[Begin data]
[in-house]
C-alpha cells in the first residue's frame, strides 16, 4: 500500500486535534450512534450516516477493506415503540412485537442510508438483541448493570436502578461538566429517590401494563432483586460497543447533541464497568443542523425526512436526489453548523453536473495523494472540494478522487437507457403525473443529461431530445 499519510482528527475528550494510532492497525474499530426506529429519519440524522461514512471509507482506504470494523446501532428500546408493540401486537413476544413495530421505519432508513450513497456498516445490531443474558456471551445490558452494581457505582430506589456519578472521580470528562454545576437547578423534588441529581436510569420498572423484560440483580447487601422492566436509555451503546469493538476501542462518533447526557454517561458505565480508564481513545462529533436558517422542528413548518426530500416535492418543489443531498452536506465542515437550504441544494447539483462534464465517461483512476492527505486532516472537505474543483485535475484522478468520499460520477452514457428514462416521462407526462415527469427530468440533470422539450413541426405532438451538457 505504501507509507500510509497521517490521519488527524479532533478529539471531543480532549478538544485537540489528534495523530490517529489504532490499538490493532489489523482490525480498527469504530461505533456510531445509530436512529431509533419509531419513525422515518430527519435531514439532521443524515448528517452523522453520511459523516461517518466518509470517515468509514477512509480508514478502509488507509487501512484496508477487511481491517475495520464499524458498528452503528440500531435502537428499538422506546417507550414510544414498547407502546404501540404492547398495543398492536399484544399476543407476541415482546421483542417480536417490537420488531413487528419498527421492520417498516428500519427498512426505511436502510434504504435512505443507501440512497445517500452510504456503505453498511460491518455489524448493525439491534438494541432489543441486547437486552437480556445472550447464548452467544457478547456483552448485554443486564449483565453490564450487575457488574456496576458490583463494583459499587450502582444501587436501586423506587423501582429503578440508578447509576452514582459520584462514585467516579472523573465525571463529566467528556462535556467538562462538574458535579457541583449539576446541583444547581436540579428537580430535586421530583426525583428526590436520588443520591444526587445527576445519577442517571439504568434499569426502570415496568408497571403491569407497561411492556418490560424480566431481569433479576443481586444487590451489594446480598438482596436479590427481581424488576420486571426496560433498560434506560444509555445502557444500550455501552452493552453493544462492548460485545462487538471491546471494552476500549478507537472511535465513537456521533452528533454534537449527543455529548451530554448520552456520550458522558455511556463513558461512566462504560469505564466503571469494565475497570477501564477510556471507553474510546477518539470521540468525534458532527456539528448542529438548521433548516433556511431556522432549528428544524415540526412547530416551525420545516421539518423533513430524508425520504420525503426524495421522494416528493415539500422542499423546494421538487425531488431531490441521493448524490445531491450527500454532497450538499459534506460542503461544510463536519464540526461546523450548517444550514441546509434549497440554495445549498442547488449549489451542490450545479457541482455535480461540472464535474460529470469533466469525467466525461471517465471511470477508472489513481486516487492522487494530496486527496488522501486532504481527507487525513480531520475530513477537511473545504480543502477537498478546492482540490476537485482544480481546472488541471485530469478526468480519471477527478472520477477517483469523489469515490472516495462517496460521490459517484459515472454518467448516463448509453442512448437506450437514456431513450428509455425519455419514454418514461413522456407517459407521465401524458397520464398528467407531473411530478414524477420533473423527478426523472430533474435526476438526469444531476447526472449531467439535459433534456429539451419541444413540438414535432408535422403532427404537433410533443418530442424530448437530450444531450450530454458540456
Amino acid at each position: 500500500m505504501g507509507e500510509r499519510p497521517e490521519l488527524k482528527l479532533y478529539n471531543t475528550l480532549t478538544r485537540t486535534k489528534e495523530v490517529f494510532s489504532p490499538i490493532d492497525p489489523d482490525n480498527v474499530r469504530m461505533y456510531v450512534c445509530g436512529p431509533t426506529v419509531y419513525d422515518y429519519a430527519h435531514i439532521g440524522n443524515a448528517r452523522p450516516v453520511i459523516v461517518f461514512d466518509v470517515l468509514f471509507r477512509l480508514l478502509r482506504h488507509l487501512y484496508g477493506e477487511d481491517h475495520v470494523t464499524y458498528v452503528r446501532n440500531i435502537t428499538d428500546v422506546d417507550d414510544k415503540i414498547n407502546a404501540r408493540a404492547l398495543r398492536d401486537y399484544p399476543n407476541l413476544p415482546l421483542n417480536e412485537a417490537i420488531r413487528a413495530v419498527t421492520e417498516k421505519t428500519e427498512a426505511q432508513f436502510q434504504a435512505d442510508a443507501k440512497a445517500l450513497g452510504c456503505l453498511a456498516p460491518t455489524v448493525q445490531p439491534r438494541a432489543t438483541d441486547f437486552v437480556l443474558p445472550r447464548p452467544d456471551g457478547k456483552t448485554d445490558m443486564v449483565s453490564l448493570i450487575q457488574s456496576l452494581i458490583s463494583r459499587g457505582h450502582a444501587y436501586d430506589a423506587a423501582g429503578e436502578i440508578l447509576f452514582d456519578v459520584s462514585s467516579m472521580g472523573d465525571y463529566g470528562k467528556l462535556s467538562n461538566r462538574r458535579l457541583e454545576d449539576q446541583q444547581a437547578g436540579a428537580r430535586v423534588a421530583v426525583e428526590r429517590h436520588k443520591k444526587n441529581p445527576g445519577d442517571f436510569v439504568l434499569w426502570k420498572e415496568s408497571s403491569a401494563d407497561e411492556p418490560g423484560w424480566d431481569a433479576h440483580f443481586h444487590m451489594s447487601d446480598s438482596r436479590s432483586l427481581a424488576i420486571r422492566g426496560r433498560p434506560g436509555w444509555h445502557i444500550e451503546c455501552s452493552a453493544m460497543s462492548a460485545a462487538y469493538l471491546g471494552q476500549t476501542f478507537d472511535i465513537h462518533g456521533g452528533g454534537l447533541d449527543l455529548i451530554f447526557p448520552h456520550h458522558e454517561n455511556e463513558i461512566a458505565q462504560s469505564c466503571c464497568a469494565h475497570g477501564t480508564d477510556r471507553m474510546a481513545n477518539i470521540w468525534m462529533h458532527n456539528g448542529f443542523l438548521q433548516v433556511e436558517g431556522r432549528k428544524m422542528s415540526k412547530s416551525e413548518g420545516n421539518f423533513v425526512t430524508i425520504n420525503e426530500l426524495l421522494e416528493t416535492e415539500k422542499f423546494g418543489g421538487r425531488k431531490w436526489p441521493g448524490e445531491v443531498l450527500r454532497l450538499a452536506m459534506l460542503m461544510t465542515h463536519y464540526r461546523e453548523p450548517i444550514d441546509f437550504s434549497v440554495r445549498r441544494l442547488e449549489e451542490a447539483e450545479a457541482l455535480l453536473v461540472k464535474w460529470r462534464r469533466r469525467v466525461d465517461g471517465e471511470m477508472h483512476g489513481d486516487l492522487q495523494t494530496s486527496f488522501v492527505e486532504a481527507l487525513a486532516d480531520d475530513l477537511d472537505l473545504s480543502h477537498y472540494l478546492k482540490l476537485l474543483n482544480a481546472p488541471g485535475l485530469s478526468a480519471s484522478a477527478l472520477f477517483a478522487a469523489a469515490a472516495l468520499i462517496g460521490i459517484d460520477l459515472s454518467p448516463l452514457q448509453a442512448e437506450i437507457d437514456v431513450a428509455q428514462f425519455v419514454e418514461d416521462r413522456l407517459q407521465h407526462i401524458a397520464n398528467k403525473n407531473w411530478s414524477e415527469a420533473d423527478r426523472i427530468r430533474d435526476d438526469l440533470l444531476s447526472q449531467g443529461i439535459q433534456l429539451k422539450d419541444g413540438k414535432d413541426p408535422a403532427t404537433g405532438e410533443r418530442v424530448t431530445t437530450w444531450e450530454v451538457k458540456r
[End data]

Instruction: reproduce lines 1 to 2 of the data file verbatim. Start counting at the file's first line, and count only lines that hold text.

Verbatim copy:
[in-house]
C-alpha cells in the first residue's frame, strides 16, 4: 500500500486535534450512534450516516477493506415503540412485537442510508438483541448493570436502578461538566429517590401494563432483586460497543447533541464497568443542523425526512436526489453548523453536473495523494472540494478522487437507457403525473443529461431530445 499519510482528527475528550494510532492497525474499530426506529429519519440524522461514512471509507482506504470494523446501532428500546408493540401486537413476544413495530421505519432508513450513497456498516445490531443474558456471551445490558452494581457505582430506589456519578472521580470528562454545576437547578423534588441529581436510569420498572423484560440483580447487601422492566436509555451503546469493538476501542462518533447526557454517561458505565480508564481513545462529533436558517422542528413548518426530500416535492418543489443531498452536506465542515437550504441544494447539483462534464465517461483512476492527505486532516472537505474543483485535475484522478468520499460520477452514457428514462416521462407526462415527469427530468440533470422539450413541426405532438451538457 505504501507509507500510509497521517490521519488527524479532533478529539471531543480532549478538544485537540489528534495523530490517529489504532490499538490493532489489523482490525480498527469504530461505533456510531445509530436512529431509533419509531419513525422515518430527519435531514439532521443524515448528517452523522453520511459523516461517518466518509470517515468509514477512509480508514478502509488507509487501512484496508477487511481491517475495520464499524458498528452503528440500531435502537428499538422506546417507550414510544414498547407502546404501540404492547398495543398492536399484544399476543407476541415482546421483542417480536417490537420488531413487528419498527421492520417498516428500519427498512426505511436502510434504504435512505443507501440512497445517500452510504456503505453498511460491518455489524448493525439491534438494541432489543441486547437486552437480556445472550447464548452467544457478547456483552448485554443486564449483565453490564450487575457488574456496576458490583463494583459499587450502582444501587436501586423506587423501582429503578440508578447509576452514582459520584462514585467516579472523573465525571463529566467528556462535556467538562462538574458535579457541583449539576446541583444547581436540579428537580430535586421530583426525583428526590436520588443520591444526587445527576445519577442517571439504568434499569426502570415496568408497571403491569407497561411492556418490560424480566431481569433479576443481586444487590451489594446480598438482596436479590427481581424488576420486571426496560433498560434506560444509555445502557444500550455501552452493552453493544462492548460485545462487538471491546471494552476500549478507537472511535465513537456521533452528533454534537449527543455529548451530554448520552456520550458522558455511556463513558461512566462504560469505564466503571469494565475497570477501564477510556471507553474510546477518539470521540468525534458532527456539528448542529438548521433548516433556511431556522432549528428544524415540526412547530416551525420545516421539518423533513430524508425520504420525503426524495421522494416528493415539500422542499423546494421538487425531488431531490441521493448524490445531491450527500454532497450538499459534506460542503461544510463536519464540526461546523450548517444550514441546509434549497440554495445549498442547488449549489451542490450545479457541482455535480461540472464535474460529470469533466469525467466525461471517465471511470477508472489513481486516487492522487494530496486527496488522501486532504481527507487525513480531520475530513477537511473545504480543502477537498478546492482540490476537485482544480481546472488541471485530469478526468480519471477527478472520477477517483469523489469515490472516495462517496460521490459517484459515472454518467448516463448509453442512448437506450437514456431513450428509455425519455419514454418514461413522456407517459407521465401524458397520464398528467407531473411530478414524477420533473423527478426523472430533474435526476438526469444531476447526472449531467439535459433534456429539451419541444413540438414535432408535422403532427404537433410533443418530442424530448437530450444531450450530454458540456